My dad graduated from the school nearby 45 years ago. That’s my dad taking to the 78 year old shop keeper about old teachers who’s names they still remember. That, is eventually what life is all about.
As a metropolis, there is never enough space in Mumbai. The city of dreams. Everyone wants to buy a house in this city. As a result, a lot of old buildings are brought down to be ‘redeveloped’ into large swanky skyscrapers. The flat owners love it as they make a neat sum and get a larger home. The developer makes a large bundle of money. This is one such building that awaits demolition. None of the residents who called this their home are inside. I wonder what these walls, now on death row, that once kept them and their kids safe would say. The memories the families shared outside their doors as they greeted each other when they met on the stairs. The festivals they celebrated within these compounds. The things they did that defines this city – helped each other. Well, they’ll all be back in a couple of years, with big smiles. There will be new walls then, they’ll keep them safe too.
They trades their homes for a bigger house. Then they move into the reconstructed building, and piece by piece reconstruct their home inside the new walls using old and new memories as the brick and mortar. The house becomes a home again. And hopefully as good as the old one.
I don’t really know how to begin this one. I mean, the title itself can pretty much sum it all up. However, writing something down is a form of expression for me. So let me complete this one as well.
Getting a haircut is an event, for women. It is just another chore for men. For most men. It is something you have to do just to maintain personal hygiene. Just like brushing you teeth and taking a shower everyday. There isn’t really a practical way out of it. For quite a few men from the above subset, this practice becomes even more of an annoyance. Those that are further evolved, easily distinguishable with visible evidence of male pattern baldness.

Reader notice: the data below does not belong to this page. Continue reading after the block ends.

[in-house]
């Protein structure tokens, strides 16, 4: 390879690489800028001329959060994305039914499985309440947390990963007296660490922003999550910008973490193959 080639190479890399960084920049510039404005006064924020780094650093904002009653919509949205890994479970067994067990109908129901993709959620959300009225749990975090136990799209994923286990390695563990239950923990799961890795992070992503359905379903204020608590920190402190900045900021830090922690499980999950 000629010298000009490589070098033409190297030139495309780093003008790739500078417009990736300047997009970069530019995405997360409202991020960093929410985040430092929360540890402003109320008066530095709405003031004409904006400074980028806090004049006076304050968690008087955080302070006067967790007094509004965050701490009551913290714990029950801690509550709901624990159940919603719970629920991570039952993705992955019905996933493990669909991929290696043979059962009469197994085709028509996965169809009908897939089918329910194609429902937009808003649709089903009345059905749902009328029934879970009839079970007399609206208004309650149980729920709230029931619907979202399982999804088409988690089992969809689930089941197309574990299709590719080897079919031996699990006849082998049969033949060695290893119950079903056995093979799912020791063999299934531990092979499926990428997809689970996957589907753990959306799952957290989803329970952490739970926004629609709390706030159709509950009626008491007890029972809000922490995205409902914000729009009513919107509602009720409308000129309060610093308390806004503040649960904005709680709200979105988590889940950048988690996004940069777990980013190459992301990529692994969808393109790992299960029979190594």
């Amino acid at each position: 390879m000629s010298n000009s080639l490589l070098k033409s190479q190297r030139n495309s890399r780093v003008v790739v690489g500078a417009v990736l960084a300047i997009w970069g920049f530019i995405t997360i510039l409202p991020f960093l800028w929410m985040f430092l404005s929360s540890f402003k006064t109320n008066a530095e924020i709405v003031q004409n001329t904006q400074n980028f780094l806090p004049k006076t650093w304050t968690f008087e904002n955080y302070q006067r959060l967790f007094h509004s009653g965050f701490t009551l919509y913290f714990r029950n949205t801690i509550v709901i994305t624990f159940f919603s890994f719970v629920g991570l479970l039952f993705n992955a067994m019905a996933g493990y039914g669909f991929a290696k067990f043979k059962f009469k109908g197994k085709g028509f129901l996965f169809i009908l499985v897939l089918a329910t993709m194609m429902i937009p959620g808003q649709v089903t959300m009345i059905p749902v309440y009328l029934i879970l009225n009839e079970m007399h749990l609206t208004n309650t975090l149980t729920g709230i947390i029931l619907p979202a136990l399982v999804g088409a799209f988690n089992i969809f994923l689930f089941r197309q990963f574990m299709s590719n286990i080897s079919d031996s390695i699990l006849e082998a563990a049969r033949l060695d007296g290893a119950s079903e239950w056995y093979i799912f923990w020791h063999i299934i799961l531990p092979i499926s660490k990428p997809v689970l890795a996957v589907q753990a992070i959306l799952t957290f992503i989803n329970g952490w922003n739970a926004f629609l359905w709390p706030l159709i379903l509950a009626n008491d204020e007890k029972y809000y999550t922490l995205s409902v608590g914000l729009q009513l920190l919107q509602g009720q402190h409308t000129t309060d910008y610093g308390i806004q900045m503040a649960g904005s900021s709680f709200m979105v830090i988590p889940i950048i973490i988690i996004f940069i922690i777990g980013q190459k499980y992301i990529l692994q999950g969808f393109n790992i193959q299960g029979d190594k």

In economics and sales, when the base is small, the growth is often seen to be higher and quicker. Same is the case with hair. Hence, it makes the entire exercise to occur more frequently resulting in an end result which is only relatively desirable. In the above sub-subset, lies a further set, consisting of an even higher evolved being, known commonly as the Tam-Brahm.
With the obvious advantages of being further evolved comes certain disadvantages which are nothing more but the outcome of certain prehistoric practices. One such example is restrictions on when you can get a haircut. I’m not allowed to get my hair cut on any day post noon. I’m also not allowed to get a haircut on Tuesdays, Thursdays, Fridays and Saturdays. Now, considering I’m a working man, it leaves me only with Sunday mornings when I can get a haircut.
In many places, a barbershop is a social hub. Where men hangout. For me, it is a visit planned a couple of weeks in advance. For me, the event is a curse.
I saw you flit around yesterday,
Moving from one to the other bay,
Five feet something above the ground
Clamping hair almost brown.
The date changes and the months too
And clothes change from red to blue,
But you always show up no matter what,
Just like twists in a well written plot.
Your master must adore you so
To let you fly but never let go.
Could be because you go best with reds,
Or maybe you represent a debt.
I’m quite infatuated with you it seems,